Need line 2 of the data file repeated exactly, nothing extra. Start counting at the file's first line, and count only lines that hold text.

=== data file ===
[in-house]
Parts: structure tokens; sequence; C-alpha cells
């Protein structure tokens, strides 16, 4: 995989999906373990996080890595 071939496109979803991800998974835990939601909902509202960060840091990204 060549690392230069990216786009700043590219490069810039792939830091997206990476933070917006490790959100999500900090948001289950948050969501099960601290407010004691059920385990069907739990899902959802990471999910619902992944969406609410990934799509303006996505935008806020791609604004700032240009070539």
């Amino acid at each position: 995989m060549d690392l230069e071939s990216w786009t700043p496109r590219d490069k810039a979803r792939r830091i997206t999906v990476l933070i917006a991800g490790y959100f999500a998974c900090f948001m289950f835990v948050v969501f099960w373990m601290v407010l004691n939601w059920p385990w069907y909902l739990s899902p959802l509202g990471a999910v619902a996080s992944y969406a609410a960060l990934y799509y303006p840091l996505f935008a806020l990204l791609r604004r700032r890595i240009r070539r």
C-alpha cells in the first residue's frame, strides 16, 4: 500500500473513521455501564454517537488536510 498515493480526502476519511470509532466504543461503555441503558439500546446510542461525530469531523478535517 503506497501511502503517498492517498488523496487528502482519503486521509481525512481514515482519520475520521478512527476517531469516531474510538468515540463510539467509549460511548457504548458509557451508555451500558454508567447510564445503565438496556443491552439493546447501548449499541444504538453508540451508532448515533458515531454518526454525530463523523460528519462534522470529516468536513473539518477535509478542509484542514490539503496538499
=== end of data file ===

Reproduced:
Parts: structure tokens; sequence; C-alpha cells